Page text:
In The Court of the Crimson King (King Crimson) — Still kicking today although they’ve been three or four totally different groups over the years. The album cover was only a mild tipoff compared to the psychedelic prog within; I’ve long argued that Ian McDonald was the MVP of this version of the band. An aural acid trip, an album truly worthy of adjectives like majestic and classic

Blind Faith  (Blind Faith) — Two thirds of Cream adds the bass player from Family and secret weapon Steve Winwood for a one-shot effort. Short and incomplete, its high points are timeless; great songwriting from Winwood and Eric Clapton, especially “Presence of the Lord” and “Can’t Find My Way Home”. 

Let It Bleed (Rolling Stones) — As the Stones weaned their way from Brian Jones and their blues based gameplan, as drugs and Jagger’s control-freak antics started to splinter a band into The Glimmer Twins and the other guys, as the music industry tripped headlong from pop singles into stranger days, the Stones might have fired their best shot across the bow. The bookend tracks (“Gimme Shelter” and “You Can’t Always Get What You Want”) are career-defining moments, and they didn’t even put their hit single (“Honky Tonk Women”) on it. 

Odessa (Bee Gees) — In which a pop band – already firmly established with a few hit singles – decides to experiment and challenge themselves to move on to the next step. Oh, how I wish they would have stayed this course instead of donning those ice cream suits a few years later. I expound in detail here

Everybody Knows This is Nowhere (Neil Young) — Consider this a club sandwich, with the opening, closing and middle tracks – three stone cold classics – the bread supporting the tasty filling. Hot on the heels of his debut, this first dalliance with Crazy Horse still resonates, soon to be followed up by After The Gold Rush to form one of the best opening trifectas any artist ever managed. Name another song where a one-note guitar solo (“Cinnamon Girl”) is even half as thrilling. 

Dusty in Memphis (Dusty Springfield) — I’ll admit it, I would have been perfectly satisfied with “Son of a Preacher Man” had I not read a review that piqued my interest and sent me in search of the album. Oozing soul (and yes, sex) this was a great marriage of voice, performers and material. (That English bird? Really? Yep.) 

Hot Rats (Frank Zappa) — Little did I know at the time that my initial Frank Zappa fascination would be even stronger forty years later and sixteen years (!) past his death. Because I was a fan of The Mothers of Invention, I was willing to open my eyes to the jazz and fusion I experienced here, although I can’t imagine anyone not loving “Peaches en Regalia”. Timeless majesty.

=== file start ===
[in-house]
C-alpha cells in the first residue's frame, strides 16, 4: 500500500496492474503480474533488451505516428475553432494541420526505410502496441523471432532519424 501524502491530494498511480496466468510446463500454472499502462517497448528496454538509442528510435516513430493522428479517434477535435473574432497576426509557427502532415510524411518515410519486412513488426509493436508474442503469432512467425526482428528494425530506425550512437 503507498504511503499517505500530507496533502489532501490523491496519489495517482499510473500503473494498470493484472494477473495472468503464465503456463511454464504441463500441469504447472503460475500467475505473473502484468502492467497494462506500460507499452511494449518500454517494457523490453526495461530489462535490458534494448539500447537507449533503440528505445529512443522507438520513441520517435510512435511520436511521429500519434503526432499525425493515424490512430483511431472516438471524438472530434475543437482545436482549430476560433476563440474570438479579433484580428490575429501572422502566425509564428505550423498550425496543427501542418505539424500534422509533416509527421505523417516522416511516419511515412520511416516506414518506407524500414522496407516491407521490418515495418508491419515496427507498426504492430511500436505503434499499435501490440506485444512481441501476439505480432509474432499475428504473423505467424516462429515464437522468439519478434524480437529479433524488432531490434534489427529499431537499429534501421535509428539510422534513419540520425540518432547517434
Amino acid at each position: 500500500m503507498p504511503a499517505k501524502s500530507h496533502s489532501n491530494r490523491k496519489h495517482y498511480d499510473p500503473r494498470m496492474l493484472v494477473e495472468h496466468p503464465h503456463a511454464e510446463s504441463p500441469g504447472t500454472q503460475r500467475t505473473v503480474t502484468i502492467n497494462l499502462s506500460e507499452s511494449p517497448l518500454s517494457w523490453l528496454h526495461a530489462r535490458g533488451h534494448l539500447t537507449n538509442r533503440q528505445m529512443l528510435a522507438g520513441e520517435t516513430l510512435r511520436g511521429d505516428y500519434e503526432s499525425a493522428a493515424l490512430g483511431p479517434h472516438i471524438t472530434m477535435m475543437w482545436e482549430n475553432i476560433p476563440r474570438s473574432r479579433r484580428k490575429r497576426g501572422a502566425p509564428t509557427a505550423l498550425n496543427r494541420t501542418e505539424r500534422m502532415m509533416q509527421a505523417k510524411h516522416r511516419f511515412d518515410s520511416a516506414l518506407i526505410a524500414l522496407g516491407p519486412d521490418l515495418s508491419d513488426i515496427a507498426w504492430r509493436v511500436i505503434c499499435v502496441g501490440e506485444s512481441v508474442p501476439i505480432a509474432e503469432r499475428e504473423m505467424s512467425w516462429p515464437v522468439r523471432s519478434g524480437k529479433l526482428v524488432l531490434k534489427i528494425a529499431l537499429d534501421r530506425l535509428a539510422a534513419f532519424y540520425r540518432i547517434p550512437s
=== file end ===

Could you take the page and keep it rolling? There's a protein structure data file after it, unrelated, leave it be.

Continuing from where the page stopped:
The Stooges (The Stooges) — I’ll credit one of my older friends – as well as Creem Magazine, most likely – for making me give this more than one listen. Stereos were getting more sophisticated and progressive rock bands were flaunting daredevil instrumental virtuosity, but the Stooges were salmon swimming upstream. The Stooges first seemed like demonic sludge; the sound made when someone opened the gates of Hell and gave them a broken megaphone to broadcast with. Of course, after the initial shock, I was converted…and remain so. 

Tommy (The Who) — An opera about a deaf, dumb and blind pinball player. Sure Pete – have another toke. But although others (The Kinks, The Pretty Things) already had done it, The Who get credit for creating the first rock opera. Forget the semantics; this remains an incredible musical statement, from hit singles (“Pinball Wizard”) to underrated killers (“Sensation”); even the instrumental breaks and transitions are glorious. Skip the theatre and film musicals and slap on a pair of headphones for the original “Amazing Journey” 

Led Zeppelin (Led Zeppelin) — I know now that they ripped off old blues riffs and repurposed them; I know now that the band was really just the last version of The Yardbirds with Jimmy Page taking control, and I know that a few years later they would get so self-indulgent that I would sell the vinyl at a used store out of anger. (Ah, the folly of youth). But this first record was a kick in the nuts – this band really hit the ground running and killed on every track. (Rock perfection:  the percussive instrumental “Black Mountain Side” lulling you into a trance and then “Communication Breakdown” interrupting the haze and ripping your jugular apart. Plant’s scream before Page’s solo still makes the hair stand up on every pore in my body.) 

Rock me baby.